Friday, March 30, 2007

Titus Alone - post II

You start to realise as the book goes on that what is missing compared to Titus Groan and Gormenghast is the character of the castle itself. Without the looming colossus that is the castle it becomes clear that it acted as a great backdrop against the weirdness of the various characters that lived and worked within it. Take those out and then change the setting from something almost medieval to something more modern and the crux of the story falls on Titus’s shoulders.

The slight problem there is that Titus is a character with a reasonably simple motive – having run away from home to wander and fight the homesickness – and therefore he is loathe to pin himself down to long relationships. It makes it a slight struggle because the other characters that pick up the dialogue when Titus is absent are not as deep as someone like the doctor or Steerpike.

But having said that the under river world shows that when it comes to imagination Peake really doesn’t have any borders and he can create numerous characters. None of his characters are run of the mill and each has been invested with effort right down to those who seem to have just one word to contribute to the dialogue.

Bullet points between pages 57 – 131

* Having been captured Titus is sent to court and although the judge thinks he is mad Juno, the woman who has been attracted to him since he fell onto her at the party, asks for him to be given into her care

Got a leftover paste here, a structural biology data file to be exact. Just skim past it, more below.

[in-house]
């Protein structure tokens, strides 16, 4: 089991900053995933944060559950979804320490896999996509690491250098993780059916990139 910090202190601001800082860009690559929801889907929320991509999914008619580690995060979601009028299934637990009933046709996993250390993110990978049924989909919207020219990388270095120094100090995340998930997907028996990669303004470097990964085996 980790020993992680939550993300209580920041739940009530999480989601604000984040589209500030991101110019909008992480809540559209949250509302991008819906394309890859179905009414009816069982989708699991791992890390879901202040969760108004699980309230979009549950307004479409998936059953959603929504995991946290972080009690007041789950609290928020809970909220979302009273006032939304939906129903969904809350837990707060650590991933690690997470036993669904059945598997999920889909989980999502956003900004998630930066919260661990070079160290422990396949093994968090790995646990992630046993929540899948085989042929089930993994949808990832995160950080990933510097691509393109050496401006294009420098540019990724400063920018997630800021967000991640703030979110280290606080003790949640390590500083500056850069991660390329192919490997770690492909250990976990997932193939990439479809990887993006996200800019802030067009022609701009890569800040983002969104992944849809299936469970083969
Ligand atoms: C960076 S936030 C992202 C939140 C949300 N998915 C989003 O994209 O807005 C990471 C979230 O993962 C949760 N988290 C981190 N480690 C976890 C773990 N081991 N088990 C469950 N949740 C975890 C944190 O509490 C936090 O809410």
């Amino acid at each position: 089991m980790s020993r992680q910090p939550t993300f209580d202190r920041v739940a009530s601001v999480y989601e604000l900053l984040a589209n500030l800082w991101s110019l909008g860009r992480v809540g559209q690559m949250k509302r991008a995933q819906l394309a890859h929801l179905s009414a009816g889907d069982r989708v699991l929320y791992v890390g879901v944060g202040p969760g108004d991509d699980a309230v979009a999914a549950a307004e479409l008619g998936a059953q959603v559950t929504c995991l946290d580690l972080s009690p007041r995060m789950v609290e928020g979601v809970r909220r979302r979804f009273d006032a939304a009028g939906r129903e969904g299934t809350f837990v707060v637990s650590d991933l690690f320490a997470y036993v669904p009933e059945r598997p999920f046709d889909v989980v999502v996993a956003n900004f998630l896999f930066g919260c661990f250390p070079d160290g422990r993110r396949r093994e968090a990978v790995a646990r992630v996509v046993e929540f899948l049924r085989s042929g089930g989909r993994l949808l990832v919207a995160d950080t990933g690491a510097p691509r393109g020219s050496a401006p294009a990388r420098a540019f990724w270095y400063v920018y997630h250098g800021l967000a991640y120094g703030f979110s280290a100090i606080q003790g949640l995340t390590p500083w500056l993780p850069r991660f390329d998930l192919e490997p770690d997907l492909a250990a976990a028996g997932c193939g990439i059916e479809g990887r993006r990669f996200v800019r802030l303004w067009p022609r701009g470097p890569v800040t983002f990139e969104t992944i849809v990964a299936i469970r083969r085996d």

* She dotes on him and looks after him for several months and they become lovers but Titus grows weary of her and tells her he must go and so leaves and heads for Muzzlehatch’s menagerie

* On the way a globe in the air follows him and Titus uses his flint stone from home to smash it but that brings a group of scientists chasing after him and so following Muzzlehatch’s advice he goes into the under river world where dark and damp surrounds home an odd collection of people

* One of the inhabitants is a spidery man who is interrupted beating up his female companion by Titus and they have a fight that would probably have ended in death for the Earl of Gormenghast if Muzzlehatch had not turned up

* They take the girl and escape and on the way to Juno’s home, a safe refuge, Titus again announces his plan to leave and departs from his protector but doesn’t seem to get too far because next he is being looked after in the shadow of the factory by the chief scientists daughter

* Having had all of his animals killed by the scientists and all sort of hope gone Muzzlehatch resolves to find Gormenghast and Titus and heads off looking for them both

More possibly over the weekend…

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